Barbara Deindorfer said she's concerned for her brother John's future without state services.
Barbara Deindorfer said she's concerned for her brother John's future without state services. - 
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Barbara Deindorfer lives in North Stonington, Connecticut. The 52-year-old cares for her older brother, John, who has severe intellectual disabilities. She became the full-time caretaker for her brother two years ago, when her mother died.

“We were left in a situation, really, where we were lost,” she said. “I was trying to work, I was trying to take care of the kids. John was a handful.”

She reached out for help, but it was several months before she was able to locate a daycare service for John.

“I remember the exact moment, and this voice came on the phone. I can’t say it without crying, because she said, 'Look, I just want you to stop, and I’m going to take care of you,'” Deindorfer said.

The service she found was through a nonprofit called The Arc, which contracts with the state of Connecticut to provide care for the developmentally disabled. But now the state may cut funding for the service.

Connecticut is one of the richest states in the nation. It has the highest per capita income in the U.S., and many of the nation's hedge fund managers are based there, in close proximity to New York. And yet, Connecticut is facing down a multibillion dollar budget gap for state services in the next two years.

“It’s no longer what services do we want to provide, it’s what services can we afford to provide,” said the speaker of the Connecticut House of Representatives, Democrat Joe Aresimowicz.

He said the state’s current $5 billion budget gap is the result of eight decades of financial mismanagement in Connecticut's capital, Hartford, with politicians failing to put money away to meet the pension bill for state employees, combined with a delayed recovery from the Great Recession that has eaten into tax revenues.

“We’re paying for previous sins, and both political parties, executive branch, legislative branch, we’re all guilty, but now it’s time to pay, and that’s our problem,” Aresimowicz said.

With those bills coming due, it looks likely that social services will be hit hard. State employees have also had to give back — a recent agreement negotiated with unions could see $1.5 billion cut from the state’s labor expenses over the next two years.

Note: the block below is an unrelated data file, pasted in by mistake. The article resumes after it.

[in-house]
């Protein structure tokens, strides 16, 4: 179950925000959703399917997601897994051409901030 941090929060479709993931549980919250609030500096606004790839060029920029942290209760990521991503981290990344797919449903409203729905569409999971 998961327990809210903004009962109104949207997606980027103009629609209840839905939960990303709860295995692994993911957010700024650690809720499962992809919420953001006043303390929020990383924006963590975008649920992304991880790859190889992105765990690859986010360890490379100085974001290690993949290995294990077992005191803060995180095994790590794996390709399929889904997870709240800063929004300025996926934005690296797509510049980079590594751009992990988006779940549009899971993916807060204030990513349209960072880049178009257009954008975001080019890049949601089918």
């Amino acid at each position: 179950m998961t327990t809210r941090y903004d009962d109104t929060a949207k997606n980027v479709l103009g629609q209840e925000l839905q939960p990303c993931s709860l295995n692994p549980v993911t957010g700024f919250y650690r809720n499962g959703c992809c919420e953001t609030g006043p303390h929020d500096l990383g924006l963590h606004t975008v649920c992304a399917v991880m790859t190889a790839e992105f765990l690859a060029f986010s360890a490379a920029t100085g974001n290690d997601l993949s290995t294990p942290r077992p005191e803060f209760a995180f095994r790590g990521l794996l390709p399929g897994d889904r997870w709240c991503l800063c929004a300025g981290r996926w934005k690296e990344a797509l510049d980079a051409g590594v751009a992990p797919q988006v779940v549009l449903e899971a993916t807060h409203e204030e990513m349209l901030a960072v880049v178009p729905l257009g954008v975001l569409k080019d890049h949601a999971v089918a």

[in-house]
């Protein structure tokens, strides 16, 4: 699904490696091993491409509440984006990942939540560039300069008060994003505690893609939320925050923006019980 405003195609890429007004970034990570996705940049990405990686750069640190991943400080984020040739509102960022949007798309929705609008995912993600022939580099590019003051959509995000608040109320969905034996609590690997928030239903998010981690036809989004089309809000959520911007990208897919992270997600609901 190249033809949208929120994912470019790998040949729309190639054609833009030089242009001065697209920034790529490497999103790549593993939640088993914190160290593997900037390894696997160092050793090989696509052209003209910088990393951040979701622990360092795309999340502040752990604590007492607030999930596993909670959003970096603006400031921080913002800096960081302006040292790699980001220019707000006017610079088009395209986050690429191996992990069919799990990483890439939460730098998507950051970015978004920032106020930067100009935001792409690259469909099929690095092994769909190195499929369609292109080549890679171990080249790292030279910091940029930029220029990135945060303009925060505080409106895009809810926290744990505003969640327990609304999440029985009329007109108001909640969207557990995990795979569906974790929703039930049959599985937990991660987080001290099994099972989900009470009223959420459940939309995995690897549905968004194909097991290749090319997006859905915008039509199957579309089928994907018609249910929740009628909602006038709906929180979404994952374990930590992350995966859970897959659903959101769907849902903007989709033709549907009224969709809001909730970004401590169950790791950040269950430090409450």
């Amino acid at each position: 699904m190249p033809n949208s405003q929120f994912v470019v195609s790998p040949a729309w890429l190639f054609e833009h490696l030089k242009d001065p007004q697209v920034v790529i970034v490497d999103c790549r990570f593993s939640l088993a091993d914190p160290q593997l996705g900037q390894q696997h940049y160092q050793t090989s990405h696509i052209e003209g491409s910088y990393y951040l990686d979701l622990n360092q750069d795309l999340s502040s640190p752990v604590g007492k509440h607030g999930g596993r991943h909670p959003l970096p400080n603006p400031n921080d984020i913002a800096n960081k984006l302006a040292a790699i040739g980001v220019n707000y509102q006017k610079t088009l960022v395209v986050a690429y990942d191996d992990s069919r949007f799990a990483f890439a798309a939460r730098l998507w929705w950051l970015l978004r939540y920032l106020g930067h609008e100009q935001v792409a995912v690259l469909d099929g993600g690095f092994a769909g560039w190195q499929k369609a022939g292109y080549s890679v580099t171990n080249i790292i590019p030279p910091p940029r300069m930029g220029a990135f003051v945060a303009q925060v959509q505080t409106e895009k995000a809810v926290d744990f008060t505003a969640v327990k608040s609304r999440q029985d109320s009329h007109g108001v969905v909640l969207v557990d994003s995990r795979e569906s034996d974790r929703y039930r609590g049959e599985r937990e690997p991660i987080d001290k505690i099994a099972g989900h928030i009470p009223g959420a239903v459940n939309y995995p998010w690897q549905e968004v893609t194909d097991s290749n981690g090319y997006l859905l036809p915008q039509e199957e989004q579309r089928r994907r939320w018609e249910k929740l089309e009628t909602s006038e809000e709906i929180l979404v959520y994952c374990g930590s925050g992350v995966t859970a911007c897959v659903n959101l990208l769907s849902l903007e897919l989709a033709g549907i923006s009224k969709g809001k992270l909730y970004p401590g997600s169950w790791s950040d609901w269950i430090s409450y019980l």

But Republicans in the legislature want to limit collective bargaining and cut pension benefits even more.

“Middle class workers have done their part by saving the state billions of dollars,” said Darnell Ford, a union member and state worker, at a recent rally in Hartford. “Now it’s time for our legislators to do their part by asking the billionaires and corporations to do the same.”

Bruce McGuire represents some of those billionaires as president of the Connecticut Hedge Fund Association. He said that the several hundred funds based in and around Greenwich, Connecticut, manage about $750 billion in assets.

“Connecticut is actually the third-largest center globally of the hedge fund industry behind only New York City and London,” he said.

Some lawmakers have been eyeing that potential piggy bank. A bill in the legislature this year would have taken aim at what’s known as the capital gains tax loophole, because fund managers pay taxes on their earnings at a much lower rate than income tax. McGuire said there’s an issue with that.

“This is not a heavy industry,” he said. “We’re not talking about big plants and heavy equipment — we’re talking about people with cell phones and Bloomberg terminals that can be very portable.”

He said there would be no better way for Connecticut to encourage hedge funds to decamp to another state than to consider what the industry would see as punitive tax measures.

And it appears his message is gaining traction. Speaker Aresimowicz said he’s dubious that the wealthy are really fleeing this state, but raising their taxes is a political nonstarter, even in this traditionally blue state where the gap between the rich and poor is one of the widest in the nation.


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